6 Mortgage Options for Future Homeowners to Consider
The home-buying process can be confusing, especially for first-time buyers. While finding the perfect house can take time, the biggest challenge for many buyers arrives when seeking out a lender. Getting a pre-approval for a loan is highly recommended, so this might be the very first step taken after establishing a budget and before even looking at homes. With loan options ranging from government programs, banks, private institutions, and others, the rules may vary for each. Keep in mind that when making an offer, you will need to understand how a mortgage contingency works and what is covered. The following options are the most common types of home loans that buyers consider today.
The most common home loan that buyers choose are conventional mortgages. These loans operate on a set time period for repayment such as 15 or 30 years and have a set interest rate that doesn't change over the life of the loan. The longer the loan plan, the more accrued interest one will pay.
Adjustable Rate Mortgages or ARMs
An adjustable rate mortgage is essentially the opposite of a fixed-rate loan. ARMs involve the periodic changing of interest charged to borrowers, and this can rise or fall. Typically, buyers pay a set interest rate for the first five years of the loan before the first adjustment change that is defined by the current real estate and financial markets. However, this type of mortgage can work against the borrower with higher rates.
Veterans Affairs Home Loans
Generally referred to as VA loans, these mortgages are veteran-specific and can only be obtained by active or former U.S. service persons. Veterans use this option to obtain low or no down payment requirements, low interest rates, and the fact that good credit isn't necessarily required to secure the loan.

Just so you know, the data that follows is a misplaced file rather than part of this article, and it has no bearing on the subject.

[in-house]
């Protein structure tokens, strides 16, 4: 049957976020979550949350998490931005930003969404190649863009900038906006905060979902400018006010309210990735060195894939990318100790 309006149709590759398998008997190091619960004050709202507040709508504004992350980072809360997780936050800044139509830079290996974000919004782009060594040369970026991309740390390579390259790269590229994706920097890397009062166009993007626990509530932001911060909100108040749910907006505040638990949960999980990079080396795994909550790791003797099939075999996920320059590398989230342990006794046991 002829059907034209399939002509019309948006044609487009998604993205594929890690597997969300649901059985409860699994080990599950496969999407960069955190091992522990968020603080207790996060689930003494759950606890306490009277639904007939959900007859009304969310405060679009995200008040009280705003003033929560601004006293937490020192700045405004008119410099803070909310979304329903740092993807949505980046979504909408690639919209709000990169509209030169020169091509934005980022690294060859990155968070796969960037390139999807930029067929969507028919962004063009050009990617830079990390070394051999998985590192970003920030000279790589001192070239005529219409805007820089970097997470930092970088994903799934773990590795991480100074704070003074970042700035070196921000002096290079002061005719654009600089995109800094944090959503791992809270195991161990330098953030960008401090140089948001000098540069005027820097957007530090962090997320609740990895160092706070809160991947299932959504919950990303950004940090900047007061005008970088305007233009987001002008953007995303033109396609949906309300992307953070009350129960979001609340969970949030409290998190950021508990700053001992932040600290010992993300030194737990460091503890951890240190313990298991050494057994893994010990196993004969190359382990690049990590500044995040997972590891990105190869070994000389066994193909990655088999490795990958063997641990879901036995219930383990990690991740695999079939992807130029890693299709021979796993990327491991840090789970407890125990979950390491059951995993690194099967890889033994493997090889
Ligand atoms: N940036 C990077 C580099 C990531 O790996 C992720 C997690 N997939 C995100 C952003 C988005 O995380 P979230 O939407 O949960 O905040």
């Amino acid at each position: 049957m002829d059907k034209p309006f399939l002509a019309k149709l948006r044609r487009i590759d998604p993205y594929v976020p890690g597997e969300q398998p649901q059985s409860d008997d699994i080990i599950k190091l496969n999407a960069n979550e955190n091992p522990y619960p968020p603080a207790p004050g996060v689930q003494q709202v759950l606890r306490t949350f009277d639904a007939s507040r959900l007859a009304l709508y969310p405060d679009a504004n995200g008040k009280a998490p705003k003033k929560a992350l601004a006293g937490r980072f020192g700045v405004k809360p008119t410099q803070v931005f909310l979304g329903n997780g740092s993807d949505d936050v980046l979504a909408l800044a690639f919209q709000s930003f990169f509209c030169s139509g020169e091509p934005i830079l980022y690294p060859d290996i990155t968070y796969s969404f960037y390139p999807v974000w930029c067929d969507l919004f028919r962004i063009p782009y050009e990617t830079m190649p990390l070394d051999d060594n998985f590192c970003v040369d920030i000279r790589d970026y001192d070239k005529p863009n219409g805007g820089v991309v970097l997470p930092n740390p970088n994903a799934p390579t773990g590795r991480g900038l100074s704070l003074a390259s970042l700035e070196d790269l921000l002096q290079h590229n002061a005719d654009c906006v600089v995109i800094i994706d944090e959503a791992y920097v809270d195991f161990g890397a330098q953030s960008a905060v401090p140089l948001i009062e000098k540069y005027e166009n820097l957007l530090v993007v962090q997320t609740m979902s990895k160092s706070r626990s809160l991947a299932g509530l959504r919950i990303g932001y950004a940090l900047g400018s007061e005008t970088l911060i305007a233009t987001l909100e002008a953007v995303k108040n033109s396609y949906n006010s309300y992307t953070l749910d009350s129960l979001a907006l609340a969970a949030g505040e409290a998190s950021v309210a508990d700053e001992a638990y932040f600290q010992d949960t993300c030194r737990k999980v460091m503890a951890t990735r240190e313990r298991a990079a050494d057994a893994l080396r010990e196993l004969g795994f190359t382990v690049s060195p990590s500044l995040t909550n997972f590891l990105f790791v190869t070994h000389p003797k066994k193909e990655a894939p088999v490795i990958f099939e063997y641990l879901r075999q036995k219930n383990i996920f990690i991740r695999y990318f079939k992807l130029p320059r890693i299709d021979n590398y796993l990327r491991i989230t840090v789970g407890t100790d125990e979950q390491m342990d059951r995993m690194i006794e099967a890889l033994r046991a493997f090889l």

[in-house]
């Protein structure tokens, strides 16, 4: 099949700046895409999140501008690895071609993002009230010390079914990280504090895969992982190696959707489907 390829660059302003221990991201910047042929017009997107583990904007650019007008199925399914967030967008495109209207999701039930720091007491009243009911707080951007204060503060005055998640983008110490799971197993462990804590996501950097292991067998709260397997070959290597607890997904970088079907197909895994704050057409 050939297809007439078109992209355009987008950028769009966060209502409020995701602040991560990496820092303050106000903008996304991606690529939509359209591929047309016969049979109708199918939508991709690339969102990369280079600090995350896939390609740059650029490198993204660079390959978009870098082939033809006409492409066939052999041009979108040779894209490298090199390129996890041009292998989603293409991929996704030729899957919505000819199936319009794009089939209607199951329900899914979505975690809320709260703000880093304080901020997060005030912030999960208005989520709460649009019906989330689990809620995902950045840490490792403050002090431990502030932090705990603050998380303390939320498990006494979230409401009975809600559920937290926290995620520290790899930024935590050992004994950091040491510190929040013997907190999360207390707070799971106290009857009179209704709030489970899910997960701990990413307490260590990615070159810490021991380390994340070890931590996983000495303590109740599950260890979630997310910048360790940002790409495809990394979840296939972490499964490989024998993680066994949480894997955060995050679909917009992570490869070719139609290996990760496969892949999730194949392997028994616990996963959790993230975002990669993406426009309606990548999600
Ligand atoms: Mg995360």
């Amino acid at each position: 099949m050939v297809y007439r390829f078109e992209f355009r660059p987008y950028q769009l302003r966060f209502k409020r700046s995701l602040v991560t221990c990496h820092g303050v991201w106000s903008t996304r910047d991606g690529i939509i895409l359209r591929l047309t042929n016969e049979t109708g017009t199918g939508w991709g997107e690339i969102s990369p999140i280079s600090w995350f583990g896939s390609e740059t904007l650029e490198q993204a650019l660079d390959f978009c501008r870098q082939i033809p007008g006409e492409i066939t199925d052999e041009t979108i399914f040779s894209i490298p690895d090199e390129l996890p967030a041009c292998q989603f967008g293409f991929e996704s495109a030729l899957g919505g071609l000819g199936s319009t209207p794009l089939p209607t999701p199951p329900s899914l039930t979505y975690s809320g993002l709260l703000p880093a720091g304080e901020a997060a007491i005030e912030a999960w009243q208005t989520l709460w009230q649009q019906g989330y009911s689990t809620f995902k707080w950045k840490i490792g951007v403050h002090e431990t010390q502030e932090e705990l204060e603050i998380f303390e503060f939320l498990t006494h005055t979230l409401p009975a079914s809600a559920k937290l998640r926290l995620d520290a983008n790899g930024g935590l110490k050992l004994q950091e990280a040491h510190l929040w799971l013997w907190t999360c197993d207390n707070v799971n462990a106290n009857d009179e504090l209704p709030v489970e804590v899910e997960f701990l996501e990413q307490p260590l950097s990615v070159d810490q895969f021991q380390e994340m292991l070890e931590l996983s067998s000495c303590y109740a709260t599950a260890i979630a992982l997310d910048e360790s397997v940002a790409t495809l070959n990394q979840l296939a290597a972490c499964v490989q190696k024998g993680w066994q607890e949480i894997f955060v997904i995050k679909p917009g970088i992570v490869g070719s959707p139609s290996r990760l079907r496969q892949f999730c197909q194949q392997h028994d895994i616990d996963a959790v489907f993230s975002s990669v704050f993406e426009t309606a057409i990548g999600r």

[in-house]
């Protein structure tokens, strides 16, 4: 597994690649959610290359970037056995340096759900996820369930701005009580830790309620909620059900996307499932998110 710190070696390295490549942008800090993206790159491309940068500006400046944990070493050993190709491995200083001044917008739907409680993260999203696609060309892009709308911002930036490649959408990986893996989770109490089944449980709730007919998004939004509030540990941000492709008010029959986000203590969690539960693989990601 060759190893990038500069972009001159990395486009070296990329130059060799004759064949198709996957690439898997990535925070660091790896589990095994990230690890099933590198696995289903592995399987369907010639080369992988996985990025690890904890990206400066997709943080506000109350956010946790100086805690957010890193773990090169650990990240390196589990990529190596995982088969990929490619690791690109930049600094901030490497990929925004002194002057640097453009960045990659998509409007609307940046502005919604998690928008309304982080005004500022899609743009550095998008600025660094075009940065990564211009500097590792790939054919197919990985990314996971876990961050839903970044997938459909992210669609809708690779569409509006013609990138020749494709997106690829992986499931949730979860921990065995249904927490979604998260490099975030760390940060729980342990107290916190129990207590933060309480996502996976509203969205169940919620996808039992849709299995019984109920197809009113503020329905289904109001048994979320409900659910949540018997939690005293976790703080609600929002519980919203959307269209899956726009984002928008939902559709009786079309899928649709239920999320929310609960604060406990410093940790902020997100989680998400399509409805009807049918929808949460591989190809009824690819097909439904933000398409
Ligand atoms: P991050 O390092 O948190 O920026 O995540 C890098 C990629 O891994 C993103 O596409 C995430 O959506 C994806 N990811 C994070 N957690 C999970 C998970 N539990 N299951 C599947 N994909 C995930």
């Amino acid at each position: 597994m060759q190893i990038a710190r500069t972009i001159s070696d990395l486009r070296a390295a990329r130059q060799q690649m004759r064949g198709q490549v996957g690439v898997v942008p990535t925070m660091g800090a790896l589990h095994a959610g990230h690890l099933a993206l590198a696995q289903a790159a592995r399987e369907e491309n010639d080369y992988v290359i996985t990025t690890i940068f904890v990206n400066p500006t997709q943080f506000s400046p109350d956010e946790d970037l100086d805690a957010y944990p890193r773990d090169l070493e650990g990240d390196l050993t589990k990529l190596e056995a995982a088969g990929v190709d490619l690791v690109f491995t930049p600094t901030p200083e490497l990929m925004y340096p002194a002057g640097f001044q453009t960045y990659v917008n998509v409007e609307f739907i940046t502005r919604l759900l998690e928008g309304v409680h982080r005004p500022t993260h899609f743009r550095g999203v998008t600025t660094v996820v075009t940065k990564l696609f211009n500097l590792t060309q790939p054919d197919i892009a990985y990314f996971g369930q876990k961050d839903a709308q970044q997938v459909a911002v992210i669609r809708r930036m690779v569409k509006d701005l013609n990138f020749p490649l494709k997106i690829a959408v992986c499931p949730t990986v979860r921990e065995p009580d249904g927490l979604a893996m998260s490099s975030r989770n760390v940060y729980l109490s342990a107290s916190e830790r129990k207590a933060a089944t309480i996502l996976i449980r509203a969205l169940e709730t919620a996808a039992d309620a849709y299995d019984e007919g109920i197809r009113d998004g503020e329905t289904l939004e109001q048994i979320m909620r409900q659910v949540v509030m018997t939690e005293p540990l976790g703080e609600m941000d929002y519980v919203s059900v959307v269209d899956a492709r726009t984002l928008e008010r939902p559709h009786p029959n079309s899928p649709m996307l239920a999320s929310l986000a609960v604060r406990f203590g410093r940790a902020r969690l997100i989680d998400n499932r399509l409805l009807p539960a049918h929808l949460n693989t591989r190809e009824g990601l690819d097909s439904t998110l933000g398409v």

Interest Only Mortgages
These loan types call for borrowers to only pay any accrued interest on the loan for a pre-defined period. Once that time has passed, new home interest rates must be locked in and the mortgage payments begin unless a new contract is put in place. During interest-only periods, no escrow is being put into the home, so the purchase price will ultimately be much higher. The upside is this option often lets those low on cash now get moving forward with homeownership goals.
Federal Housing Administration (FHA) loans are issued by the Housing of Urban Development (HUD) program. FHA loans are generally offered to those who have no ability to make a down payment. There is a rigorous qualification process, but putting in the effort to land one of these affordable loans is worthwhile for those with financial challenges. This type of loan can also be used to buy land jointly with an FHA construction loan.
A balloon mortgage is often undertaken by those who are expecting a large sum of money in the near future from an outside source. In these types of loans, buyers pay only the interest on the loan for five years, and in some instances, part of the principal balance as well. Upon the term's conclusion, the full amount of the mortgage's remaining balance must be paid.
Looking for a Home and Need Mortgage Advice?
Speaking with a local real estate professional is the best way to begin the home buying process. Buyer's agents can help you find the best lenders and rates, and assist in choosing the best mortgage type.